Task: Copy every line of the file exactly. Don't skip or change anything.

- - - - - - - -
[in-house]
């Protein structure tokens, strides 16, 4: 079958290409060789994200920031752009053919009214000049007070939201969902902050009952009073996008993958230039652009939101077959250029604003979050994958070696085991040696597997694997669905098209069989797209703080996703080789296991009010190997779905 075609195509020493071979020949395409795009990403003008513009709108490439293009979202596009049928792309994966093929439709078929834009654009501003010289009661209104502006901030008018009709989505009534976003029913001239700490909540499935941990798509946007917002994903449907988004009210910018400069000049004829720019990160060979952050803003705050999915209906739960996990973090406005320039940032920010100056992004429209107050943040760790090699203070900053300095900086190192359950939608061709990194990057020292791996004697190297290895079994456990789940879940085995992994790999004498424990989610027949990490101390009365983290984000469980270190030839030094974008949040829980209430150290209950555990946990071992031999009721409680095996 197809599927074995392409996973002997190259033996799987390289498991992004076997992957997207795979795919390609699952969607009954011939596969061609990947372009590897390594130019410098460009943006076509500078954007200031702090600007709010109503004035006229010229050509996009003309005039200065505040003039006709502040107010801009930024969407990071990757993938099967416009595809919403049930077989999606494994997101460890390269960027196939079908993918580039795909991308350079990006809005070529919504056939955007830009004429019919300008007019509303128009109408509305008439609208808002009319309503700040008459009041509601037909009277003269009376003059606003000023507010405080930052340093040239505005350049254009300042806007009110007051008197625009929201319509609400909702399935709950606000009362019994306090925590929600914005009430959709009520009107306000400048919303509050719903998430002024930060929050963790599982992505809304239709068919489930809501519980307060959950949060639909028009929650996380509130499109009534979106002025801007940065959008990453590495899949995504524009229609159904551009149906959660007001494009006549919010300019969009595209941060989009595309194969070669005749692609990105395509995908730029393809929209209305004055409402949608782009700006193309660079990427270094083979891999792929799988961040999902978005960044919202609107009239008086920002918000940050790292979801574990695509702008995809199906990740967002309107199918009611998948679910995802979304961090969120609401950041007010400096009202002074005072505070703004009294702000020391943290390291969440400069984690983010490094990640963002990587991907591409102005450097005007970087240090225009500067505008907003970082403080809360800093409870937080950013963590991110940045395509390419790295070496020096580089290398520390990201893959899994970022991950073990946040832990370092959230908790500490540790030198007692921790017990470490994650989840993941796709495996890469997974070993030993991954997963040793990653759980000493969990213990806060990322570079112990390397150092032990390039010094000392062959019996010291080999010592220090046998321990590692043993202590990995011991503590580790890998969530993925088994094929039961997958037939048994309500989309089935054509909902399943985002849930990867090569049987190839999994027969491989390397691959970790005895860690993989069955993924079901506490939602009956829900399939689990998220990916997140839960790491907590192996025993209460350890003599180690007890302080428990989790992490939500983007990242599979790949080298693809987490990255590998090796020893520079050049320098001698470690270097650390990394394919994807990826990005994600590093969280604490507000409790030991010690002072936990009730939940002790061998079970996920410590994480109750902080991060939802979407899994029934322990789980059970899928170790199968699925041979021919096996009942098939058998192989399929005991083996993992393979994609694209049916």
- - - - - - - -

[in-house]
């Protein structure tokens, strides 16, 4: 079958290409060789994200920031752009053919009214000049007070939201969902902050009952009073996008993958230039652009939101077959250029604003979050994958070696085991040696597997694997669905098209069989797209703080996703080789296991009010190997779905 075609195509020493071979020949395409795009990403003008513009709108490439293009979202596009049928792309994966093929439709078929834009654009501003010289009661209104502006901030008018009709989505009534976003029913001239700490909540499935941990798509946007917002994903449907988004009210910018400069000049004829720019990160060979952050803003705050999915209906739960996990973090406005320039940032920010100056992004429209107050943040760790090699203070900053300095900086190192359950939608061709990194990057020292791996004697190297290895079994456990789940879940085995992994790999004498424990989610027949990490101390009365983290984000469980270190030839030094974008949040829980209430150290209950555990946990071992031999009721409680095996 197809599927074995392409996973002997190259033996799987390289498991992004076997992957997207795979795919390609699952969607009954011939596969061609990947372009590897390594130019410098460009943006076509500078954007200031702090600007709010109503004035006229010229050509996009003309005039200065505040003039006709502040107010801009930024969407990071990757993938099967416009595809919403049930077989999606494994997101460890390269960027196939079908993918580039795909991308350079990006809005070529919504056939955007830009004429019919300008007019509303128009109408509305008439609208808002009319309503700040008459009041509601037909009277003269009376003059606003000023507010405080930052340093040239505005350049254009300042806007009110007051008197625009929201319509609400909702399935709950606000009362019994306090925590929600914005009430959709009520009107306000400048919303509050719903998430002024930060929050963790599982992505809304239709068919489930809501519980307060959950949060639909028009929650996380509130499109009534979106002025801007940065959008990453590495899949995504524009229609159904551009149906959660007001494009006549919010300019969009595209941060989009595309194969070669005749692609990105395509995908730029393809929209209305004055409402949608782009700006193309660079990427270094083979891999792929799988961040999902978005960044919202609107009239008086920002918000940050790292979801574990695509702008995809199906990740967002309107199918009611998948679910995802979304961090969120609401950041007010400096009202002074005072505070703004009294702000020391943290390291969440400069984690983010490094990640963002990587991907591409102005450097005007970087240090225009500067505008907003970082403080809360800093409870937080950013963590991110940045395509390419790295070496020096580089290398520390990201893959899994970022991950073990946040832990370092959230908790500490540790030198007692921790017990470490994650989840993941796709495996890469997974070993030993991954997963040793990653759980000493969990213990806060990322570079112990390397150092032990390039010094000392062959019996010291080999010592220090046998321990590692043993202590990995011991503590580790890998969530993925088994094929039961997958037939048994309500989309089935054509909902399943985002849930990867090569049987190839999994027969491989390397691959970790005895860690993989069955993924079901506490939602009956829900399939689990998220990916997140839960790491907590192996025993209460350890003599180690007890302080428990989790992490939500983007990242599979790949080298693809987490990255590998090796020893520079050049320098001698470690270097650390990394394919994807990826990005994600590093969280604490507000409790030991010690002072936990009730939940002790061998079970996920410590994480109750902080991060939802979407899994029934322990789980059970899928170790199968699925041979021919096996009942098939058998192989399929005991083996993992393979994609694209049916």